So, reach out to your support circle in your life or friends, family and others who are there for you. Ask for whatever help you need, even if that's just an ear to listen or a shoulder to cry on. Your partner or girlfriend can be some of that support, but it's not reasonable to expect her (or for her to expect you) to be your sole support: she's going to have more on her plate than you do. If she does decide to remain pregnant with the intent to parent, and you plan to co-parent, then you can start reaching out together to the people around you for extra help and support throughout and for the future. Healthy families are usually bigger than just two parents: kinds are hard work, and the help and support of extended family and friends can be a real life-saver, for the two of you and a kid.
There are also some online supports and information for men, with abortion or with pregnancy, which you might find helpful.
Some communities have in-person support groups for fathers-to-be or young fathers, should your girlfriend decide to parent. You can ask your school or healthcare provider to find out if you have any resources like that locally.
No doubt, this crisis is big and immediate enough that you probably are going to have a tough time thinking about things that come after it. But for the future, it's a good idea to have real, in-depth conversations with partners about birth control and preparedness for accidental pregnancy. When you're becoming sexually active with an opposite-sex partner, you'll always want to talk about what you both think you'd probably want to do should an unplanned pregnancy occur. Your feelings may not be the same is a pregnancy does actually occur, mind you. With women who have never been pregnant, particularly, once a woman really knows what a pregnancy feels like and it's real, not an idea, feelings on how to manage it can change. Plenty of women who were sure they'd want to keep a pregnancy or are against abortion have done a 360 once a pregnancy was real, and the actuality of being pregnant more clear, and plenty of women who were sure they'd terminate have had a similar change of heart. But even if feelings change should a pregnancy occur, having that conversation in advance just to open the dialogue is a good idea.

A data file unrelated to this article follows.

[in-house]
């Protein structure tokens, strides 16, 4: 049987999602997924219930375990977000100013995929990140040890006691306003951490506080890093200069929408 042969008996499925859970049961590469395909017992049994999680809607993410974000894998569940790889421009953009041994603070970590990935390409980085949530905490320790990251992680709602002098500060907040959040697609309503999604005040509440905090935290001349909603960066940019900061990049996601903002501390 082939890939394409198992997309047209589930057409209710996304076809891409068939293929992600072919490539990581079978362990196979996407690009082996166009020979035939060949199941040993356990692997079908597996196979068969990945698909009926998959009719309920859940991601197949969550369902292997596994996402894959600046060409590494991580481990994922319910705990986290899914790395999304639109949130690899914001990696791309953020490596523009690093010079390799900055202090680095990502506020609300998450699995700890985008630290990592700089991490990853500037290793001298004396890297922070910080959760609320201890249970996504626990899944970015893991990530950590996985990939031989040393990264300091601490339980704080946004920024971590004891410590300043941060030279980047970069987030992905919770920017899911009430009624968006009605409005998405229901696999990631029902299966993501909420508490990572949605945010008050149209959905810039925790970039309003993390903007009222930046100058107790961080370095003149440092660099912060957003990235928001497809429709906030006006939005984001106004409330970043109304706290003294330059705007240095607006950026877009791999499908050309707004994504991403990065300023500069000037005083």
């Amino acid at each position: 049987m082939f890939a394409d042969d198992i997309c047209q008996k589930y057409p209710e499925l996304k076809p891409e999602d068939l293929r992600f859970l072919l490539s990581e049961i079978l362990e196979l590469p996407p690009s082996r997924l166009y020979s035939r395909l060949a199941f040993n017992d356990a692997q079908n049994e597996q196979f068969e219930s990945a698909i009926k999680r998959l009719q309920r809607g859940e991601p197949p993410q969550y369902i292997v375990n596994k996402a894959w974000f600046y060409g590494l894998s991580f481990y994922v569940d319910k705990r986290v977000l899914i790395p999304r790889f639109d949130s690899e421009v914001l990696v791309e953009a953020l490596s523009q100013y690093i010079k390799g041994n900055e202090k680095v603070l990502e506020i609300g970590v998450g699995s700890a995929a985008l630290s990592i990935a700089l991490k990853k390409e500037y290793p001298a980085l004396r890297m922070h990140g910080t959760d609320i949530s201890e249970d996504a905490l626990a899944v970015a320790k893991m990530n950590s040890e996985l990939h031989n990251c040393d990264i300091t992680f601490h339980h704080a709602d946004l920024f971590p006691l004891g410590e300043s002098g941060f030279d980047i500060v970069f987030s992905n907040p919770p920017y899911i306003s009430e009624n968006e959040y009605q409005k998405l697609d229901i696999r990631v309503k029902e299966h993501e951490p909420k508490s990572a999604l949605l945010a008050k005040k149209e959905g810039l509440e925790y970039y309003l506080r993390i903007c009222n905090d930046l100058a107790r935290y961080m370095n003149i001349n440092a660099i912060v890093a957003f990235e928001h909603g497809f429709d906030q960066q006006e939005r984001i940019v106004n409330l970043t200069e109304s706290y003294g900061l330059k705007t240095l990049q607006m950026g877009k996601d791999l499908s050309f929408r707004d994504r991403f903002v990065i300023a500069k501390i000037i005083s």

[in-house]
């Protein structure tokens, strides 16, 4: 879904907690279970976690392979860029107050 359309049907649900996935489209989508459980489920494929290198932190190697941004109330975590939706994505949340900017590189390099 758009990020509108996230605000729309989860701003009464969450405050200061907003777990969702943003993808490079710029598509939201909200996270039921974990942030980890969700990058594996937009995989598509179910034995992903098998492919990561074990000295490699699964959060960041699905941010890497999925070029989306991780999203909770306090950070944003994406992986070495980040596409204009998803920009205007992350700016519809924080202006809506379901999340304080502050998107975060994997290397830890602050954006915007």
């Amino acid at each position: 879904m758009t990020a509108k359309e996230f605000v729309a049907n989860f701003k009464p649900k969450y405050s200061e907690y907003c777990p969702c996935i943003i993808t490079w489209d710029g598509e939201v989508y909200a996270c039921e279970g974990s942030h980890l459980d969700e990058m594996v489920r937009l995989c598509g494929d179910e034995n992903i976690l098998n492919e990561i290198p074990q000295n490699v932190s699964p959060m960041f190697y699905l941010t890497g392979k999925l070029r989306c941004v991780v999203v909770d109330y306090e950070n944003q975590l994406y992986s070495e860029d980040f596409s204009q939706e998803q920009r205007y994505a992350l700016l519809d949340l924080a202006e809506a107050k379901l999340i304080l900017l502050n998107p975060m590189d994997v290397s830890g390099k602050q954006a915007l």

When it comes to birth control, if a partner says they are on the pill, find out what you can about their pill, how to take it properly, and be sure that you have a discussion about proper pill use. It benefits guys to know as much as you can about methods female partners are using. In terms of condoms, be sure you're using them correctly and consistently.
If, at any point in your life, you feel like a pregnancy just isn't something you want to deal with or can handle, then unless you want to be sterilized and take that possibility off the table for good, you might want to consider, during those times, not having the kinds of sex -- namely, vaginal and/or anal intercourse -- which pose risks of pregnancy. We'd suggest that to anyone in that spot, but since men's contraception choices are so limited per what you can use yourself -- to condoms, withdrawal or sterilization -- and because the ultimate choice with a pregnancy isn't yours to make, in some ways it's even more critical for men who just do not want to risk a pregnancy at all to be sure the sexual choices they are making are in alignment with that need or want. Since other kinds of sex are usually just as enjoyable, and some more so sometimes or for some people, opting out of kinds of sex which pose possible consequences you know you just don't want shouldn't be that big of a deal.
I hope at least some of that was of use to you, and I wish you all the best as you work your way through this undoubtedly overwhelming time.